New Travelex chief digital officer Sean Cornwell believes it is the job of the CDO to oversee a transformation which the whole business goes on, and that organisations just paying lip service to digital and leaving it in a silo or channel are "setting up for failure". [See also: Chief Digital Officer salary and job description - What's the CDO role and how much do Chief Digital Officers get paid?]
Cornwell was hired to take up the new CDO role at the foreign exchange company in March, with Travelex chief executive Peter Jackson describing the appointment as integral to the company's "drive to use digital technology to transform the foreign exchange and payments market".
And three months into his role in June, former Googler Cornwell told CIO UK about the challenges and opportunities of the new seat at the forex specialists.
"It's partly strategic and a vision, but the role is also about execution," he said. "The two are critical."
Cornwell said that the new responsibilities at Travelex can be divided into three strands.
"We have an online and mobile business, and it goes without saying the role is about building and growing those - and exploiting the assets we've got to do this," he said.
"Also, and maybe more interestingly, thinking about what in three, four or five years' time the customer proposition and value proposition externally. What should the products and services be we offer to customers - and if that's the case and is what the new world looks like - how do we get there given current capabilities, assets, resources and so on? And crafting the roadmap and drafting the business down it.
"The third is a cultural aspect. How do you get the business from thinking about IT to thinking about tech? How can you get the business to think more digitally, and to embrace digital?"
Cornwell said that sectors like news, music and the content categories were some of the first to be disrupted, "and what you're seeing now is these CDO roles and this disruption starting to affect verticals like education and financial services".
Travelex is an interesting example because it sits at the intersection of financial services and retail, Cornwell said, and "is further down the disruption path".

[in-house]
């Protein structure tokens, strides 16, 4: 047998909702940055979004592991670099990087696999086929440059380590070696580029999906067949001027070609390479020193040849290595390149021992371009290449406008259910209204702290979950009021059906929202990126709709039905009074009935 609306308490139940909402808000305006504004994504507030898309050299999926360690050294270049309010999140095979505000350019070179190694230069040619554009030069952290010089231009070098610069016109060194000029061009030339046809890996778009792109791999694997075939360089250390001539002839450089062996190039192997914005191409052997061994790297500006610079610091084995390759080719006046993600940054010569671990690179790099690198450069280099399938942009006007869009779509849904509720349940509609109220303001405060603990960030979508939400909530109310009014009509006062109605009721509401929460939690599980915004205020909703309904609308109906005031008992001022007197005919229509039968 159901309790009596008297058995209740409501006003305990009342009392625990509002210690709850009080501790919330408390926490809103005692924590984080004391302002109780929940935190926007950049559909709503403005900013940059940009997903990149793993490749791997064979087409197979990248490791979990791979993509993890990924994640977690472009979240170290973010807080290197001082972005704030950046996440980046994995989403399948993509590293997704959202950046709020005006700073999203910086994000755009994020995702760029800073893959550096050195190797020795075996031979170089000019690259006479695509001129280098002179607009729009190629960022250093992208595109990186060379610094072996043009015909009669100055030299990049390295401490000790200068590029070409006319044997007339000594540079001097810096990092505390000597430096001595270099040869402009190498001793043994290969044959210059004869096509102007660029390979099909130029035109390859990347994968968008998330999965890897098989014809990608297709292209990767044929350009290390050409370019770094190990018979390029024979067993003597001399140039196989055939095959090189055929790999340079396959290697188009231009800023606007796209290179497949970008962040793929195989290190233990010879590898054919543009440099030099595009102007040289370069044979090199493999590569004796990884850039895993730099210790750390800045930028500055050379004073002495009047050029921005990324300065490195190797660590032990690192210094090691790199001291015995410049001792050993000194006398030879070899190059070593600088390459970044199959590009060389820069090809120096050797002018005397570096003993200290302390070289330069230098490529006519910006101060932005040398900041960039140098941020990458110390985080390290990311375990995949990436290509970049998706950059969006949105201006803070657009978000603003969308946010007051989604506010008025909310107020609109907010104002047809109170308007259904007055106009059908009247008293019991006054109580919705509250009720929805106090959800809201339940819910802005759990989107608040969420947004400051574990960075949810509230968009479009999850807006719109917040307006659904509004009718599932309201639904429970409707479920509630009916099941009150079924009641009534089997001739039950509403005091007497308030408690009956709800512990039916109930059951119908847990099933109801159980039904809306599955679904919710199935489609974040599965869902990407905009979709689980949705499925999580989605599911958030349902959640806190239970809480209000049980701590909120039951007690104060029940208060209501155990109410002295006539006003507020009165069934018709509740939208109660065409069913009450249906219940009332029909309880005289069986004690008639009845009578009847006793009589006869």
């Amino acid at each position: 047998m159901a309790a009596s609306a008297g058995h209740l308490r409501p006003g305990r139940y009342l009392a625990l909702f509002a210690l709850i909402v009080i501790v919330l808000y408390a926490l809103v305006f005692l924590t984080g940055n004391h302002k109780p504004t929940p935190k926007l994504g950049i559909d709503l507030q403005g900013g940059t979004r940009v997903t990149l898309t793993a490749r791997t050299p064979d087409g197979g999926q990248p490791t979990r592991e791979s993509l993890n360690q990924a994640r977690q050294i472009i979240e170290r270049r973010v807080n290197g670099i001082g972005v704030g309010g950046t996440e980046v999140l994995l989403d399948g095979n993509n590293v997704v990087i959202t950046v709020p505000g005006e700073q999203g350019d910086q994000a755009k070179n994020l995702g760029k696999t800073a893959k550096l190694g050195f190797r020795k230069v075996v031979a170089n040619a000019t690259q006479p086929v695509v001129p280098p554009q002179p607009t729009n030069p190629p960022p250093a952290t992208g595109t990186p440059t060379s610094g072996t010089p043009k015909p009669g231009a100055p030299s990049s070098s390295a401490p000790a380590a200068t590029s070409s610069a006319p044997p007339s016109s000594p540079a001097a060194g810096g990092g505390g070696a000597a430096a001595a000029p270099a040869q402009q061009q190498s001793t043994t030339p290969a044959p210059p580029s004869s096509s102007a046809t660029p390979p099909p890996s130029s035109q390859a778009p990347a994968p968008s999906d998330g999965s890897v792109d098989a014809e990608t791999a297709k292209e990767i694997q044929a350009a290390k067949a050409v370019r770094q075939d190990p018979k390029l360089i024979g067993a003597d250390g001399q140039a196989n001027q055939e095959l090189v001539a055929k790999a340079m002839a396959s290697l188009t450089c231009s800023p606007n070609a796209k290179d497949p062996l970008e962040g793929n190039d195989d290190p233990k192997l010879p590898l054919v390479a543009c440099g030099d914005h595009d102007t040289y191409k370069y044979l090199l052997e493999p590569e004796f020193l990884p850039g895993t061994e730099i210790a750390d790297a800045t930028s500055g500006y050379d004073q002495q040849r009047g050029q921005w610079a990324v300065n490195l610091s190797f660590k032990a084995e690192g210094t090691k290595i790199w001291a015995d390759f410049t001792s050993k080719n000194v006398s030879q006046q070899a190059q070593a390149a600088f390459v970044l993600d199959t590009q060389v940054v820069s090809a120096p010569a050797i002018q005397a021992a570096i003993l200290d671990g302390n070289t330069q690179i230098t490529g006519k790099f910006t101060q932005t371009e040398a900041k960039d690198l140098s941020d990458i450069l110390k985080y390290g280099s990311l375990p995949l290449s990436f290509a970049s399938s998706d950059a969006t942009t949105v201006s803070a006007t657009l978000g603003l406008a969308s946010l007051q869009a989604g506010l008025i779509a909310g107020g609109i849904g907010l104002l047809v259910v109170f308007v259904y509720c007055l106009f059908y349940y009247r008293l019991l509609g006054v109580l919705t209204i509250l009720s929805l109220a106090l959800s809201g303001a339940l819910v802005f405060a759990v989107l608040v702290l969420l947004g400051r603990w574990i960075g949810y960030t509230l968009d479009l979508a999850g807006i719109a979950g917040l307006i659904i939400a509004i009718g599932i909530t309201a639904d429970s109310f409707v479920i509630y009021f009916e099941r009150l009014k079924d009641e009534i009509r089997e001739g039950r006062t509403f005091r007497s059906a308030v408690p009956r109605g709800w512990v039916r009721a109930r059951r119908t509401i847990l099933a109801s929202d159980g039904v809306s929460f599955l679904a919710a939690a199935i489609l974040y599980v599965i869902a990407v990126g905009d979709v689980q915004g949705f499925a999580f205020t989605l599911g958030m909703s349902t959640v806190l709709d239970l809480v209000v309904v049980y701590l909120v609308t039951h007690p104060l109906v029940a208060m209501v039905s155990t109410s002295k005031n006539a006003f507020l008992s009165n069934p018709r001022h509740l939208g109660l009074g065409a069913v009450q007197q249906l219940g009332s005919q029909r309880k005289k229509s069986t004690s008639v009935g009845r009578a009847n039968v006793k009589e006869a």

"You've seen it with the disappearance of Woolworths and HMV and all the others from our high street, and that disruption is starting to happen in consumer financial services."
The new CDO role at Travelex reports in to the chief executive, while the organisation also has a CIO, but Cornwell believes there are subtle signs in an organisation's hierarchy revealing how much it values technology in its operations.
"It's a huge generalisation, but I think an organisation that only has a CIO but no CTO or digital role; it says something about how they view technology," Cornwell says.
"If they view it as a necessary cost rather than investing in an asset, and they are more 'old school' and traditional in how they view technology.
"It's what we have to do, rather than technology being a core asset which you invest in and can build enterprise value from which is a competitive advantage."
He added: "Again, it's a huge generalisation but I think you can tell about whether people or organisations refer to things as IT or refer to them as tech."
Cornwell said that he was still in the process of formulating Travelex's digital strategy, which included a focus on acquiring the right digital skills to push the agenda.
"I've been in the role for three and a half months and am putting together what the strategy is for digital across the business," he said.
"Some of it is short-term quick wins, a lot of it is medium and long-term. Most of it is around investing in the right areas, and a lot of that is talent; there is a lack of digital talent in traditional businesses."
Marketing and technology
Cornwell describes himself as being "not technical in the slightest", and says it is frustrating when people come up to him and ask if he can fix their iPad or fix IT problems because of his title. However, he says the CDO post does encompass aspects of the CIO seat as well as bringing in elements of marketing.
"I think in general the remit of the chief digital officer spans into product and marketing on one side, and on the other side the CIO and CTO world," Cornwell said.
"But the biggest mistake organisations can do is view chief digital officers as the person who runs the websites, or that it's a silo or channel. That sets you up for failure.
"Looking around the world, we live in a a digital age with the rise of mobile and the changes happening in omni-channel retail where the customer is king, and the rise of Big Data.
"If you put digital in a silo and park it that's how you fail. Actually this is really about a journey the whole business goes on, both internally and externally - how these different groups embrace digital and interact with it."
All on board
Cornwell says at Travelex there is this commitment, as expressed by CEO Jackson, to go on this digital journey.
"Our chairman, CEO, CFO, our HR director - they completely get it, embrace it and understand it," Cornwell said. "The spaces Travelex are in will change drastically over the next 10 years.
"If we did nothing as a business we'd have serious challenges, and we need to transform they way we do business over that period.
"And I have a very good relationship with the CIO. We also need to know how do we tackle this and go on this journey together, and get to a place where we have the capabilities and needs to do what we need to do."